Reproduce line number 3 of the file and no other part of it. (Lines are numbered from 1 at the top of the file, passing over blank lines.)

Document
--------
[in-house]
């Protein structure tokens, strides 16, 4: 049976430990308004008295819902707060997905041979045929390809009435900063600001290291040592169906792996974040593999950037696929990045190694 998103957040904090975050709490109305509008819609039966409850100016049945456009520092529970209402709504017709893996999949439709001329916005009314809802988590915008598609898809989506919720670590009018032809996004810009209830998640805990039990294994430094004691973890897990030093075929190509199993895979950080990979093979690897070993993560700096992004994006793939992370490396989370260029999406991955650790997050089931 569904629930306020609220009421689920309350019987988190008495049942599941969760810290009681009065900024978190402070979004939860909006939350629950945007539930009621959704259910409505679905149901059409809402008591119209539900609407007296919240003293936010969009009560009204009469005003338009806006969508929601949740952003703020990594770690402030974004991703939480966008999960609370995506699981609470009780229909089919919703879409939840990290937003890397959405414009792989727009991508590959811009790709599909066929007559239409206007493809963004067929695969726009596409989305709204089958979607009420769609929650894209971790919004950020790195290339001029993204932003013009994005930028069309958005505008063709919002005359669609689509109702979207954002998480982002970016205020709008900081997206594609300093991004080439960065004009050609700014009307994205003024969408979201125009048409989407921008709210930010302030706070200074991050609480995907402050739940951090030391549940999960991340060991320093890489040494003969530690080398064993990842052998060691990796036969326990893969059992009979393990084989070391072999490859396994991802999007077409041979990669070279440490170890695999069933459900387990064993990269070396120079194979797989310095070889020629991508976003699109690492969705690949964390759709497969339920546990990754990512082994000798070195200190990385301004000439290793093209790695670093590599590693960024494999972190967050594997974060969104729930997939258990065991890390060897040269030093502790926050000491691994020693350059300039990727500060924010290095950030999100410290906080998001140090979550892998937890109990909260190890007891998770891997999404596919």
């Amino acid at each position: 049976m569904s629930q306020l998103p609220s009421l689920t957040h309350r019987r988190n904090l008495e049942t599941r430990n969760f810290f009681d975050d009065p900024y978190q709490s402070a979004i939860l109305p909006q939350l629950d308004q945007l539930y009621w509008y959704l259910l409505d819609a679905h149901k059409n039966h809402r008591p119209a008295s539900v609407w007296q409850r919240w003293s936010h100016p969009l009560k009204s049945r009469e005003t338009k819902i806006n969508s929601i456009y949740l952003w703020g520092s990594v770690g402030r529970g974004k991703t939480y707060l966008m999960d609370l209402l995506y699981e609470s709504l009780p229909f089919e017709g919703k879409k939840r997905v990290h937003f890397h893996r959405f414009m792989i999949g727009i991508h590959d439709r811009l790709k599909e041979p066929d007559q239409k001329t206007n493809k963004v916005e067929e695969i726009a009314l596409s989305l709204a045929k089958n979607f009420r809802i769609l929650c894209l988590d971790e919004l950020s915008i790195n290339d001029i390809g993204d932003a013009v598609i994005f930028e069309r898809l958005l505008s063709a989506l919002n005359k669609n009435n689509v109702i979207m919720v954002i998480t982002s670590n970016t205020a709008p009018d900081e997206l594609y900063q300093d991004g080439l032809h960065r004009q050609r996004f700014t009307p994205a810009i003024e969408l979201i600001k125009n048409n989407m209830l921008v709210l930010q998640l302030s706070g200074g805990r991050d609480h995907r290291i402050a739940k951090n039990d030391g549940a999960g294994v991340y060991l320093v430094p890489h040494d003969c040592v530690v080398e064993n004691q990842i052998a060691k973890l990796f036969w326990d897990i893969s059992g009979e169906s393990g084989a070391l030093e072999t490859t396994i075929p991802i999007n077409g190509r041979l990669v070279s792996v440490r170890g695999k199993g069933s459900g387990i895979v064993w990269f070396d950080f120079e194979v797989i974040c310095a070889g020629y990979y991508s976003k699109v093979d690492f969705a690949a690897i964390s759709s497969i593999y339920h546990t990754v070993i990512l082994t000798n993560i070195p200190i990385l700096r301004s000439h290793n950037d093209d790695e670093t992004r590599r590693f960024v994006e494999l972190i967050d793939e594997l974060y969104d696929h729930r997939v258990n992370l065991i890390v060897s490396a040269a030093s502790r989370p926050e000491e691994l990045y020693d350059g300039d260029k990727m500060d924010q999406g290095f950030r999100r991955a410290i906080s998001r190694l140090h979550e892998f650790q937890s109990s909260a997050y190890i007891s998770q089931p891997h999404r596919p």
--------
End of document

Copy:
């Amino acid at each position: 049976m569904s629930q306020l998103p609220s009421l689920t957040h309350r019987r988190n904090l008495e049942t599941r430990n969760f810290f009681d975050d009065p900024y978190q709490s402070a979004i939860l109305p909006q939350l629950d308004q945007l539930y009621w509008y959704l259910l409505d819609a679905h149901k059409n039966h809402r008591p119209a008295s539900v609407w007296q409850r919240w003293s936010h100016p969009l009560k009204s049945r009469e005003t338009k819902i806006n969508s929601i456009y949740l952003w703020g520092s990594v770690g402030r529970g974004k991703t939480y707060l966008m999960d609370l209402l995506y699981e609470s709504l009780p229909f089919e017709g919703k879409k939840r997905v990290h937003f890397h893996r959405f414009m792989i999949g727009i991508h590959d439709r811009l790709k599909e041979p066929d007559q239409k001329t206007n493809k963004v916005e067929e695969i726009a009314l596409s989305l709204a045929k089958n979607f009420r809802i769609l929650c894209l988590d971790e919004l950020s915008i790195n290339d001029i390809g993204d932003a013009v598609i994005f930028e069309r898809l958005l505008s063709a989506l919002n005359k669609n009435n689509v109702i979207m919720v954002i998480t982002s670590n970016t205020a709008p009018d900081e997206l594609y900063q300093d991004g080439l032809h960065r004009q050609r996004f700014t009307p994205a810009i003024e969408l979201i600001k125009n048409n989407m209830l921008v709210l930010q998640l302030s706070g200074g805990r991050d609480h995907r290291i402050a739940k951090n039990d030391g549940a999960g294994v991340y060991l320093v430094p890489h040494d003969c040592v530690v080398e064993n004691q990842i052998a060691k973890l990796f036969w326990d897990i893969s059992g009979e169906s393990g084989a070391l030093e072999t490859t396994i075929p991802i999007n077409g190509r041979l990669v070279s792996v440490r170890g695999k199993g069933s459900g387990i895979v064993w990269f070396d950080f120079e194979v797989i974040c310095a070889g020629y990979y991508s976003k699109v093979d690492f969705a690949a690897i964390s759709s497969i593999y339920h546990t990754v070993i990512l082994t000798n993560i070195p200190i990385l700096r301004s000439h290793n950037d093209d790695e670093t992004r590599r590693f960024v994006e494999l972190i967050d793939e594997l974060y969104d696929h729930r997939v258990n992370l065991i890390v060897s490396a040269a030093s502790r989370p926050e000491e691994l990045y020693d350059g300039d260029k990727m500060d924010q999406g290095f950030r999100r991955a410290i906080s998001r190694l140090h979550e892998f650790q937890s109990s909260a997050y190890i007891s998770q089931p891997h999404r596919p």